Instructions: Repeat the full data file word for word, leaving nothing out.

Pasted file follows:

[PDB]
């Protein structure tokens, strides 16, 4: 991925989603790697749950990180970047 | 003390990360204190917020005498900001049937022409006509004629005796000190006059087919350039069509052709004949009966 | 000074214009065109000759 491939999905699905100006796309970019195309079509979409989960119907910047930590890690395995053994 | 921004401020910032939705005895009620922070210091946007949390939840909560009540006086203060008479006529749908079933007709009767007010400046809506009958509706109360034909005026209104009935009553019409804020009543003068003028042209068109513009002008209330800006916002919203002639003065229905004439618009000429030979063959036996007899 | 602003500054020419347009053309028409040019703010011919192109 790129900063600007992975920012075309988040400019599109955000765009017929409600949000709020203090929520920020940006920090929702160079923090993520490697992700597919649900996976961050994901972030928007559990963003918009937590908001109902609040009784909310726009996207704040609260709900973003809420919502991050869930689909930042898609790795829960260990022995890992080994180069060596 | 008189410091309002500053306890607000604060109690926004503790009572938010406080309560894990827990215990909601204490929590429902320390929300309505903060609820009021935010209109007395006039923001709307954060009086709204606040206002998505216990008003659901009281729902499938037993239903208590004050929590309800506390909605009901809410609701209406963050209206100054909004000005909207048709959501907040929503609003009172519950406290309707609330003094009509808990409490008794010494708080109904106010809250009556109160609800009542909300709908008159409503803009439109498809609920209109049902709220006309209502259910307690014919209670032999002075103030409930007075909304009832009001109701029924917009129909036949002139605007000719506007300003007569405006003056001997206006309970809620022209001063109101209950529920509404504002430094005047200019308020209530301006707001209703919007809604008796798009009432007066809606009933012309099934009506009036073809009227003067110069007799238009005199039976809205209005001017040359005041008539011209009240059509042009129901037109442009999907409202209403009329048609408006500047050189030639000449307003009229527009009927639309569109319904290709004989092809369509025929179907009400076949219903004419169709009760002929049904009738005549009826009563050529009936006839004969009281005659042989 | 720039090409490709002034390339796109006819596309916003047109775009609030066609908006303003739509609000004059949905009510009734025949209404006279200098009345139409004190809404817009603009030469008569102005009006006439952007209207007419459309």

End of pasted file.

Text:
[PDB]
């Protein structure tokens, strides 16, 4: 991925989603790697749950990180970047 | 003390990360204190917020005498900001049937022409006509004629005796000190006059087919350039069509052709004949009966 | 000074214009065109000759 491939999905699905100006796309970019195309079509979409989960119907910047930590890690395995053994 | 921004401020910032939705005895009620922070210091946007949390939840909560009540006086203060008479006529749908079933007709009767007010400046809506009958509706109360034909005026209104009935009553019409804020009543003068003028042209068109513009002008209330800006916002919203002639003065229905004439618009000429030979063959036996007899 | 602003500054020419347009053309028409040019703010011919192109 790129900063600007992975920012075309988040400019599109955000765009017929409600949000709020203090929520920020940006920090929702160079923090993520490697992700597919649900996976961050994901972030928007559990963003918009937590908001109902609040009784909310726009996207704040609260709900973003809420919502991050869930689909930042898609790795829960260990022995890992080994180069060596 | 008189410091309002500053306890607000604060109690926004503790009572938010406080309560894990827990215990909601204490929590429902320390929300309505903060609820009021935010209109007395006039923001709307954060009086709204606040206002998505216990008003659901009281729902499938037993239903208590004050929590309800506390909605009901809410609701209406963050209206100054909004000005909207048709959501907040929503609003009172519950406290309707609330003094009509808990409490008794010494708080109904106010809250009556109160609800009542909300709908008159409503803009439109498809609920209109049902709220006309209502259910307690014919209670032999002075103030409930007075909304009832009001109701029924917009129909036949002139605007000719506007300003007569405006003056001997206006309970809620022209001063109101209950529920509404504002430094005047200019308020209530301006707001209703919007809604008796798009009432007066809606009933012309099934009506009036073809009227003067110069007799238009005199039976809205209005001017040359005041008539011209009240059509042009129901037109442009999907409202209403009329048609408006500047050189030639000449307003009229527009009927639309569109319904290709004989092809369509025929179907009400076949219903004419169709009760002929049904009738005549009826009563050529009936006839004969009281005659042989 | 720039090409490709002034390339796109006819596309916003047109775009609030066609908006303003739509609000004059949905009510009734025949209404006279200098009345139409004190809404817009603009030469008569102005009006006439952007209207007419459309």